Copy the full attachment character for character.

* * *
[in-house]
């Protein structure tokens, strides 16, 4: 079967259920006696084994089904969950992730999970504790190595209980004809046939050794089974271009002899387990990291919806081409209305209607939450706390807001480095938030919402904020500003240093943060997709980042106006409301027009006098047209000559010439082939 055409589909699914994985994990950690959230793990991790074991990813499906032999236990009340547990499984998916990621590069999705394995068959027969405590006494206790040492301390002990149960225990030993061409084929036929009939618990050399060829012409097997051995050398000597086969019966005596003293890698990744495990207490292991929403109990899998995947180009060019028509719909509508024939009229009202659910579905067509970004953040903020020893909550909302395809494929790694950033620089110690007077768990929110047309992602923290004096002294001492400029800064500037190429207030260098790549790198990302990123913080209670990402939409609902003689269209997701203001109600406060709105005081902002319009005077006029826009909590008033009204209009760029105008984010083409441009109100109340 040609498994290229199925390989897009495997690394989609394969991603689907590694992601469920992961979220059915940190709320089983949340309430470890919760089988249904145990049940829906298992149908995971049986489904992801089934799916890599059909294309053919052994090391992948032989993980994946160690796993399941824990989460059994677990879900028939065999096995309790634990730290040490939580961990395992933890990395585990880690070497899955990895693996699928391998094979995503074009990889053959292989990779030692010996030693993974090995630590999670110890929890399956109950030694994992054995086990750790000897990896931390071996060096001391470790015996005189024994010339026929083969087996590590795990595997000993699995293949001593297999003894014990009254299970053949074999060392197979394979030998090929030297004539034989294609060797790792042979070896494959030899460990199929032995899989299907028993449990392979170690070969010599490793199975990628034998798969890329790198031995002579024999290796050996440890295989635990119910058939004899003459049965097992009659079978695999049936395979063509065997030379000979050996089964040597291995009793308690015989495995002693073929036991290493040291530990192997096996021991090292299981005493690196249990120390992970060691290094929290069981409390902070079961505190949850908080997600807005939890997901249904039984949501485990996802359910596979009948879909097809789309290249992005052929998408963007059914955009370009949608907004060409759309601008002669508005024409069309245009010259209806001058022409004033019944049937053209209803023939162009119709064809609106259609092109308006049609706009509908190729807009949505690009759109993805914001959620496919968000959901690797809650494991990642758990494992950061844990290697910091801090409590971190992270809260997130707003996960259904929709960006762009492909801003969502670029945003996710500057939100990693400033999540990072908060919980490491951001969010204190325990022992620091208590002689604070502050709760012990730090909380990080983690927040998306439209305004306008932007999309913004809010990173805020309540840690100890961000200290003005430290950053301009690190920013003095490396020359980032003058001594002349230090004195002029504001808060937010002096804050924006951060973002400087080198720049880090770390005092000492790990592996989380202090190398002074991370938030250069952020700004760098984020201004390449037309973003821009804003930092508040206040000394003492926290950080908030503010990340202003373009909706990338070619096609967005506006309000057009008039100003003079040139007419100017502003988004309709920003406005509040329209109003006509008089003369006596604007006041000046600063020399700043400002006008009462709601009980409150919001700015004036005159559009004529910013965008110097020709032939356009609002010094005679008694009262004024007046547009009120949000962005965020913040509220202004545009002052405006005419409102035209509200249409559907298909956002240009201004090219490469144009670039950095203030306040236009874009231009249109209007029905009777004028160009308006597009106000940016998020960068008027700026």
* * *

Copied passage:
[in-house]
């Protein structure tokens, strides 16, 4: 079967259920006696084994089904969950992730999970504790190595209980004809046939050794089974271009002899387990990291919806081409209305209607939450706390807001480095938030919402904020500003240093943060997709980042106006409301027009006098047209000559010439082939 055409589909699914994985994990950690959230793990991790074991990813499906032999236990009340547990499984998916990621590069999705394995068959027969405590006494206790040492301390002990149960225990030993061409084929036929009939618990050399060829012409097997051995050398000597086969019966005596003293890698990744495990207490292991929403109990899998995947180009060019028509719909509508024939009229009202659910579905067509970004953040903020020893909550909302395809494929790694950033620089110690007077768990929110047309992602923290004096002294001492400029800064500037190429207030260098790549790198990302990123913080209670990402939409609902003689269209997701203001109600406060709105005081902002319009005077006029826009909590008033009204209009760029105008984010083409441009109100109340 040609498994290229199925390989897009495997690394989609394969991603689907590694992601469920992961979220059915940190709320089983949340309430470890919760089988249904145990049940829906298992149908995971049986489904992801089934799916890599059909294309053919052994090391992948032989993980994946160690796993399941824990989460059994677990879900028939065999096995309790634990730290040490939580961990395992933890990395585990880690070497899955990895693996699928391998094979995503074009990889053959292989990779030692010996030693993974090995630590999670110890929890399956109950030694994992054995086990750790000897990896931390071996060096001391470790015996005189024994010339026929083969087996590590795990595997000993699995293949001593297999003894014990009254299970053949074999060392197979394979030998090929030297004539034989294609060797790792042979070896494959030899460990199929032995899989299907028993449990392979170690070969010599490793199975990628034998798969890329790198031995002579024999290796050996440890295989635990119910058939004899003459049965097992009659079978695999049936395979063509065997030379000979050996089964040597291995009793308690015989495995002693073929036991290493040291530990192997096996021991090292299981005493690196249990120390992970060691290094929290069981409390902070079961505190949850908080997600807005939890997901249904039984949501485990996802359910596979009948879909097809789309290249992005052929998408963007059914955009370009949608907004060409759309601008002669508005024409069309245009010259209806001058022409004033019944049937053209209803023939162009119709064809609106259609092109308006049609706009509908190729807009949505690009759109993805914001959620496919968000959901690797809650494991990642758990494992950061844990290697910091801090409590971190992270809260997130707003996960259904929709960006762009492909801003969502670029945003996710500057939100990693400033999540990072908060919980490491951001969010204190325990022992620091208590002689604070502050709760012990730090909380990080983690927040998306439209305004306008932007999309913004809010990173805020309540840690100890961000200290003005430290950053301009690190920013003095490396020359980032003058001594002349230090004195002029504001808060937010002096804050924006951060973002400087080198720049880090770390005092000492790990592996989380202090190398002074991370938030250069952020700004760098984020201004390449037309973003821009804003930092508040206040000394003492926290950080908030503010990340202003373009909706990338070619096609967005506006309000057009008039100003003079040139007419100017502003988004309709920003406005509040329209109003006509008089003369006596604007006041000046600063020399700043400002006008009462709601009980409150919001700015004036005159559009004529910013965008110097020709032939356009609002010094005679008694009262004024007046547009009120949000962005965020913040509220202004545009002052405006005419409102035209509200249409559907298909956002240009201004090219490469144009670039950095203030306040236009874009231009249109209007029905009777004028160009308006597009106000940016998020960068008027700026």